A week ago I wrote about how a graduate student, Chris Soghoian, had exposed the online industry-touted advertising opt-out procedures as misleading. Shining the light on the online industry's shortcomings has had impact.
The saga started when the Network Advertising Initiative (NAI) praised industry developed self-regulatory principles that govern "behavioral" advertising. Behavioral advertising is when online companies like Google, Yahoo! and Microsoft track you as you surf the Web and then deliver ads targeted to your online behavior.
Tacitly acknowledging that tracking users is intrusive and downright creepy to many people, the self-regulatory principles provide that online companies should give people a way to opt out. I won't quibble and point out that if the companies were sincere in their expressed concern for consumers, the mechanism governing behavioral ads would be opt-in.
In any case, the NAI has a Web site where you can opt out of being tracked online by any of its members.
Soghoian, a fellow at the Berkman Center for Internet & Society at Harvard University and a Ph.D. candidate at Indiana University, discovered what a misleading sham the online companies had concocted.
When you opt out, a company has to place a "cookie" -- a little piece of computer code -- on your browser telling its system not to track you as you surf the Web. Every cookie needs an expiration date. What Soghoian discovered was that there was no uniformity in expiration dates. A significant number were as short as six months. Nor was there any explanation of cookie expiration policies.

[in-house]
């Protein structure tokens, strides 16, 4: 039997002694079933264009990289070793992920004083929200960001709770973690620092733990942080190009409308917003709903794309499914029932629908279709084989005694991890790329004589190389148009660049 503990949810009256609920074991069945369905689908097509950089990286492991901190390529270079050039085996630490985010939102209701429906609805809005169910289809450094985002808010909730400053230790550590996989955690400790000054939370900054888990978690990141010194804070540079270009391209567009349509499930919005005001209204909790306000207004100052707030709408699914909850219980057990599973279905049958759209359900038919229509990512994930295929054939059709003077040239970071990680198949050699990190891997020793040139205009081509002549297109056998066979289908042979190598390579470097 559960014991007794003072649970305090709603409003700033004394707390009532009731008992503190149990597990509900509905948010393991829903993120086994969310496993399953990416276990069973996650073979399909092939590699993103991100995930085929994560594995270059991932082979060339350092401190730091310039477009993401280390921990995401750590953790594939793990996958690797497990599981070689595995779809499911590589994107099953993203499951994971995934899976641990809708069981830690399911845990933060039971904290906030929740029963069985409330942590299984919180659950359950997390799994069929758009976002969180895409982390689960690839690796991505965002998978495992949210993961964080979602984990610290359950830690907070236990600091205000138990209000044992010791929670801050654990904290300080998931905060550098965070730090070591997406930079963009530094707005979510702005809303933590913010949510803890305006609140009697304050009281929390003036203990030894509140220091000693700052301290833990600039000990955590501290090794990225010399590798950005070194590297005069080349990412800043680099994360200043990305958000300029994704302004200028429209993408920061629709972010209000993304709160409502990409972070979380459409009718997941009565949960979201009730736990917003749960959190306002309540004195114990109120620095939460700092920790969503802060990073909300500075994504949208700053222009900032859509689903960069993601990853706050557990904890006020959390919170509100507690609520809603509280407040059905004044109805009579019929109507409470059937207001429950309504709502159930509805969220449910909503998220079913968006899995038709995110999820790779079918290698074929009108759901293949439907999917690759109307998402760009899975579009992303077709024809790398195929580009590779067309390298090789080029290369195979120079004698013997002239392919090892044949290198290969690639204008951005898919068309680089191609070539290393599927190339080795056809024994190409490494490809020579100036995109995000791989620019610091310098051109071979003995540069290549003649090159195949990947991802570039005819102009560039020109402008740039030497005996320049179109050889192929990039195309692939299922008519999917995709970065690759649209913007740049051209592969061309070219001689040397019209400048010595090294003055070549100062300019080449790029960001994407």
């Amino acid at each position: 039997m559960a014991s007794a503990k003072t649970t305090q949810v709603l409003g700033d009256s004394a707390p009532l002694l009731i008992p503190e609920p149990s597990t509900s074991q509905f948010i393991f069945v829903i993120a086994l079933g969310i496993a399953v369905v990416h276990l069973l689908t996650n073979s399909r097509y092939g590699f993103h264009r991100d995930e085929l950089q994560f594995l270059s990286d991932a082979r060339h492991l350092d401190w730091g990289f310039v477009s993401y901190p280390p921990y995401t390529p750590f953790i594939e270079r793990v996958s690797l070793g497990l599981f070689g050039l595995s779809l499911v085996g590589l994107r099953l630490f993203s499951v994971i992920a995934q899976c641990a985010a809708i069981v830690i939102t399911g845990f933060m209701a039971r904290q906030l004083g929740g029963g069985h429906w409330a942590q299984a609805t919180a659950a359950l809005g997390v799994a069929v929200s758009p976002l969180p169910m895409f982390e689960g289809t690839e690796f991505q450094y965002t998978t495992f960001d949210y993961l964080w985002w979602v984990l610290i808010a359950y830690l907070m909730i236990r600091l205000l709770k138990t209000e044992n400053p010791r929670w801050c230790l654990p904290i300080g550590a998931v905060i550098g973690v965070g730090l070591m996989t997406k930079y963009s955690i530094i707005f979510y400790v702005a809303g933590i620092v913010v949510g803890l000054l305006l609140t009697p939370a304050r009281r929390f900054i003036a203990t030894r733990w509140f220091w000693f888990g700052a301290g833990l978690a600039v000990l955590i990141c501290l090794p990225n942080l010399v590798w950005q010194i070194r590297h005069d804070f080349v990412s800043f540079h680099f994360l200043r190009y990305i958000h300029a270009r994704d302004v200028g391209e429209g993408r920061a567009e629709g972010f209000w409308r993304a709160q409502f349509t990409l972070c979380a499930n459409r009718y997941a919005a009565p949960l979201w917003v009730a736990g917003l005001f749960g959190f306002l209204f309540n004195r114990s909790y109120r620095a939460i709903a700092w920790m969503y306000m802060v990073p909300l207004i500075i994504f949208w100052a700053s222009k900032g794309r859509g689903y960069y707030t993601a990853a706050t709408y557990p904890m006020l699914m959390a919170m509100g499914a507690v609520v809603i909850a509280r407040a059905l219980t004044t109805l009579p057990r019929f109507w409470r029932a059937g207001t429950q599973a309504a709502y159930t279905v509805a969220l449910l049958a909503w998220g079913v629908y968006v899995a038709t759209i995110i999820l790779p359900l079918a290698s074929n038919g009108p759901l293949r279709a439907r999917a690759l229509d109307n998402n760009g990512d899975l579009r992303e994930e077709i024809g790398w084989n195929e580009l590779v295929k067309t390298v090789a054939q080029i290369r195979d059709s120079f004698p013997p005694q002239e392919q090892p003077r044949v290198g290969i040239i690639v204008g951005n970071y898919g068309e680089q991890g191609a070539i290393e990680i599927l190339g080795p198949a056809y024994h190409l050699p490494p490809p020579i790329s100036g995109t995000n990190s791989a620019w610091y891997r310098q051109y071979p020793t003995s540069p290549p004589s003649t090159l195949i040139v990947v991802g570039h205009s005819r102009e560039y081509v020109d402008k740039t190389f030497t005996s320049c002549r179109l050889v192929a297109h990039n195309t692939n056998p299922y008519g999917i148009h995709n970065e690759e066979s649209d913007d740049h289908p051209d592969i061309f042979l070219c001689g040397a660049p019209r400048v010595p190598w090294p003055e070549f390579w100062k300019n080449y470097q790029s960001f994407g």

That means a user would opt out and not realize it needed to be done again in six months. Soghoian dropped NAI executive Charles Curran an open letter pointing out the flaw.
Frankly, I believe many of the companies were deliberately deceptive, but I digress. The result of Soghoian's missive?
I've been amused all week as one company after another dropped him a line saying, oh, no, we didn't mean to have such short expiration dates and we're fixing it.
Finally today, as outlined on his blog, the NAI got back to him and said that all its members would be required to have a five-year minimum expiration date on their opt-out cookies. Here's Soghoian's view on the matter:
"While it is quite fun to see the industry scrambling to perform emergency damage control in response to my blog posts, it is pretty pathetic that I had to do this at all. This multi-billion online advertising industry should not depend upon a single graduate student to keep it honest."
Another factor is at play as well. There is a serious move in Congress to regulate online advertising. The industry will do anything -- even try to act responsibly for awhile -- to avoid regulation. Good work, Chris. Keep it up.